What is the problem we face? Too much debt, way too much. At the personal, corporate, and state/federal level. And there is simply not enough income to cope with the debt. Banks are sitting on trillions of debt instruments worth much less that they claim, and a true accounting of these assets would force these banks -- the big, greedy ass money center banks -- to finally admit they are insolvent.

But insolvency, brought about by reckless lending, is being rewarded. Hundreds of billions flow into institutions that have wrecked our economy. The stupid are rewarded, and the prudent get nothing.

Enough of that rant. Bottom line, the deflating of this massive debt bubble has no historical precedent. These are uncharted waters. And I suspect much of what passes for conventional thinking as far as investing goes will be turned on its head when this is all over. And at the core of this thinking is the idea that retirement accounts with heavy equity exposure is like "money in the bank." It's not, and those expecting a return to the old highs on the S&P should take note of the Nikkei, which topped out at 39000 in 1989, and which is has been going lower ever since, to under 8000 today. Markets can go sideways to down for a long time, and I don't think people are at all prepared for this scenario.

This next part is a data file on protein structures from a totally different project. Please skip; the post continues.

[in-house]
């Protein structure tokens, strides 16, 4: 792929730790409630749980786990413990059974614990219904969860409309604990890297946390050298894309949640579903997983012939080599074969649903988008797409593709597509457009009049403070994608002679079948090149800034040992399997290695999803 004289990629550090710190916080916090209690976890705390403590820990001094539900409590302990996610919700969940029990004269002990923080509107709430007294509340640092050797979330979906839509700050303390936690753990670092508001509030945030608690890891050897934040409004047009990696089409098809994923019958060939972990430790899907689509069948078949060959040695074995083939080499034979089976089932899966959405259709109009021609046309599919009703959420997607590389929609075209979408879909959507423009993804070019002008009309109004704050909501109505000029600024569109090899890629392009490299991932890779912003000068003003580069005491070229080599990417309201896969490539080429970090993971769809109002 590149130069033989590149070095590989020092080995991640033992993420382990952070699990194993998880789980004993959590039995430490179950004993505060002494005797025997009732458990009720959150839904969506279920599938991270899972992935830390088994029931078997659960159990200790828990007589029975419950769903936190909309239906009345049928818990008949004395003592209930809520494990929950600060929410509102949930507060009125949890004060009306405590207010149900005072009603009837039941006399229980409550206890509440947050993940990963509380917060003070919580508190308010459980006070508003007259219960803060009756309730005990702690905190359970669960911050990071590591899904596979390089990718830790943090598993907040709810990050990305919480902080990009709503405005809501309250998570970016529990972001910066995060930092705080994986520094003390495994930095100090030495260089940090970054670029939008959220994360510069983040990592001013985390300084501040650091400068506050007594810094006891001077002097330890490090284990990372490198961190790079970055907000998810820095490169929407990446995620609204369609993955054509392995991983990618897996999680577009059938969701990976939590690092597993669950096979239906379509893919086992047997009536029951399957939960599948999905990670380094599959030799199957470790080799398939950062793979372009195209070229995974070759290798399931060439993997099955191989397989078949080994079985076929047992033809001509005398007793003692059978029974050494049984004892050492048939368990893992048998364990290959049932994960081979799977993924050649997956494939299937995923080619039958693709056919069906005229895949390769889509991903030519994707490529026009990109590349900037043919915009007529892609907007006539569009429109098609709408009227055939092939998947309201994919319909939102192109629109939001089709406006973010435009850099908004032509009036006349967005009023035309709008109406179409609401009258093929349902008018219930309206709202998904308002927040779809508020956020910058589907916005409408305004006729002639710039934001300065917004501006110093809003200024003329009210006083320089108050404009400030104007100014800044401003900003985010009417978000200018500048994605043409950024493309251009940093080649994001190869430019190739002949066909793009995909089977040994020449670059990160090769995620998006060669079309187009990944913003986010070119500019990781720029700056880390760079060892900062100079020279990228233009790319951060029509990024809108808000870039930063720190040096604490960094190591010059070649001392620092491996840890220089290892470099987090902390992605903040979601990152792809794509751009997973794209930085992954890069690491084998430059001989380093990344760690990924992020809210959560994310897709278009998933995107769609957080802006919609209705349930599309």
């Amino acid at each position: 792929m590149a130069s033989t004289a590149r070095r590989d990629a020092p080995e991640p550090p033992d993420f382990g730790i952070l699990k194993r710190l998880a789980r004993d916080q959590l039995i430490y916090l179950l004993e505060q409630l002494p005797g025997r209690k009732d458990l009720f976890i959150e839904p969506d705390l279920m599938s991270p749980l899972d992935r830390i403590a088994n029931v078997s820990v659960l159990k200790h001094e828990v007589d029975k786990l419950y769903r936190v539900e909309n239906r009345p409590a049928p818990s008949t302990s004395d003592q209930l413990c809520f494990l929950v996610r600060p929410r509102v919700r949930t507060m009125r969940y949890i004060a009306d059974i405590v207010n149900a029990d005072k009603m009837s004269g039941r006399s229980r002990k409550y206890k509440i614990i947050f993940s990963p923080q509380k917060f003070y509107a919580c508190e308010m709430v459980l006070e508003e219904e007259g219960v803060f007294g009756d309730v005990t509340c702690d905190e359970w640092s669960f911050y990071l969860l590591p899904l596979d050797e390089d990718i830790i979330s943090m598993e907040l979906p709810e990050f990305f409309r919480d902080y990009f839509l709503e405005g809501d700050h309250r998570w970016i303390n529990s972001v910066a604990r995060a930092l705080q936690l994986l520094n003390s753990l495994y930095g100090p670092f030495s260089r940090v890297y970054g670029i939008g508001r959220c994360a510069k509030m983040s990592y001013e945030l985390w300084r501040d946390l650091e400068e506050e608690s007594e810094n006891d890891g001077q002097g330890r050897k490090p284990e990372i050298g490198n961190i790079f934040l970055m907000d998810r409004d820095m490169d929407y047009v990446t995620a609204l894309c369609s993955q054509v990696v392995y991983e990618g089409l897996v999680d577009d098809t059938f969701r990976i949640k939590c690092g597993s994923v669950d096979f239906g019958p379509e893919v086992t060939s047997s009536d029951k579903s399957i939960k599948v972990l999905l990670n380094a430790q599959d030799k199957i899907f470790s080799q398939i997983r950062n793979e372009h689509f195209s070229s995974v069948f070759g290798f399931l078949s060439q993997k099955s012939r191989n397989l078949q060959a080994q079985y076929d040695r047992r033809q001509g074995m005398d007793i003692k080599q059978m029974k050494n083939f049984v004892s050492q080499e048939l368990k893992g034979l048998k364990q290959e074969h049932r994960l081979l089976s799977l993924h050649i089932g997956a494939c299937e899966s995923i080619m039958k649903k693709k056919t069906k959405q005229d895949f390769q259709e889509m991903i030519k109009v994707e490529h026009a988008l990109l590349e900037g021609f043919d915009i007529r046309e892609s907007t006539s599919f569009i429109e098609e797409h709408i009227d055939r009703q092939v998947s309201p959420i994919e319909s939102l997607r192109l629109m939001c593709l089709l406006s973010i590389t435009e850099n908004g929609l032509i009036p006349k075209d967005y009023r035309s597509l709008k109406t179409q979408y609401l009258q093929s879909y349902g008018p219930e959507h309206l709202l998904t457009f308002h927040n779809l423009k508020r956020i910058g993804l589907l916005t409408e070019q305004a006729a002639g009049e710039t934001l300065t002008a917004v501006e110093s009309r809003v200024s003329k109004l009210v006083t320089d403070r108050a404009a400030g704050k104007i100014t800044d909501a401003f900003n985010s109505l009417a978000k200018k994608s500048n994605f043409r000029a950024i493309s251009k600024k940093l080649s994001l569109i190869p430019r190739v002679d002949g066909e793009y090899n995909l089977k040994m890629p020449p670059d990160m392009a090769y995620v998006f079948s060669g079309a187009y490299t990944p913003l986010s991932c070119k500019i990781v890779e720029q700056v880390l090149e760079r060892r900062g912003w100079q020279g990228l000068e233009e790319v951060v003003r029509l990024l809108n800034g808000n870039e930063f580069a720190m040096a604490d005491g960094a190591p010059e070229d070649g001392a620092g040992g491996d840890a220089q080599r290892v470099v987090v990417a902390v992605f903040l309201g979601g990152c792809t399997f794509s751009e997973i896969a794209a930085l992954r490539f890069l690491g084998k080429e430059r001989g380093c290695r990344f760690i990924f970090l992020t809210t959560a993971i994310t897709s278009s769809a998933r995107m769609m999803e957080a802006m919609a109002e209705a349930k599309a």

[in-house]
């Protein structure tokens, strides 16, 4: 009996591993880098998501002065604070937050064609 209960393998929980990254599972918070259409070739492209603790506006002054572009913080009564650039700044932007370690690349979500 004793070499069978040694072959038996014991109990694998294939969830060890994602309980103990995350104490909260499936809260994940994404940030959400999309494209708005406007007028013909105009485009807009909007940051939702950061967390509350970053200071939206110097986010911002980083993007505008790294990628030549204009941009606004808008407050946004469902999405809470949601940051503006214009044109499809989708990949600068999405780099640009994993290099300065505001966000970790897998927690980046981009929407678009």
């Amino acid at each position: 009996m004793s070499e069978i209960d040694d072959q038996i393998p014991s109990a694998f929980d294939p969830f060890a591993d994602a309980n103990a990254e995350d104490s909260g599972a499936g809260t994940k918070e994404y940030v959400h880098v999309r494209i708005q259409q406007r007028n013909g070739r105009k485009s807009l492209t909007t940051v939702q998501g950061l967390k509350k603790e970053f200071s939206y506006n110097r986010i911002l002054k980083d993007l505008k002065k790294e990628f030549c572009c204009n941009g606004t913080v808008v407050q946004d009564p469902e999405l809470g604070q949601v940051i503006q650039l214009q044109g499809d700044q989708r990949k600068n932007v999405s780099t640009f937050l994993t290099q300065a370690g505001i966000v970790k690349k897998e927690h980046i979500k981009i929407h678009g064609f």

Along those lines, I think an investment strategy that appropriates some measure of "timing" the market -- i.e., one that scales into markets on the downside when the fear is palpable, and one that scales out as the pollyannas pronounce the death of the bear after the next huge rally (and there will be massive rallies) -- will fare far better over the next decade than a strategy that simply buys and holds. That's my honest take and it's the way I'm playing it.

In my eyes, it's all about timing, and the time it will take to heal the excesses of the past.


I agree with you on many points. The reckless spending. The current "stimulus plan" which is no plan and no stimulus. The lack of responsibility on the personal, corporate and government level. Its frightening. I also agree that we are in deed in uncharted waters.

Its reasonable to assume that it could take a decade (or more) to get back on track. Nobody knows because, as you said, we are in uncharted waters.

My fear is that many investors will rely on their emotions to time the market and that would be probably worse than holding through it. Its a question of where you are today, where you want to be at a given point, and the map you plan on using to arrive at your destination.

I do think that timing can work for a given market situation but not in the very long term. In this particular case, you seemed to time it right and of course I wish you nothing but success in the future. It sounds like you are using a "map" based on observable fact rather than feelings. Well done.

Right now we're trying to decide whether we should scale down the asset mix of our current and future retirment fund purchases. Our goal has been to maintain a 60/40 stock/bond allocation. We lost 22% last year (not counting new purchases) and were at 51/49 on 12/31/08. We're still putting new money in at the same ratio and rate.

We're not yet ready to declare defeat and rebalance our entire portfolio to a much more conservative allocation, but we are strongly considering changing current purchases to all cash or something close to that. This is precisely because of what James is alluding to. Our non-retirement investments are mostly in cash and government bonds.

What's everyone else doing?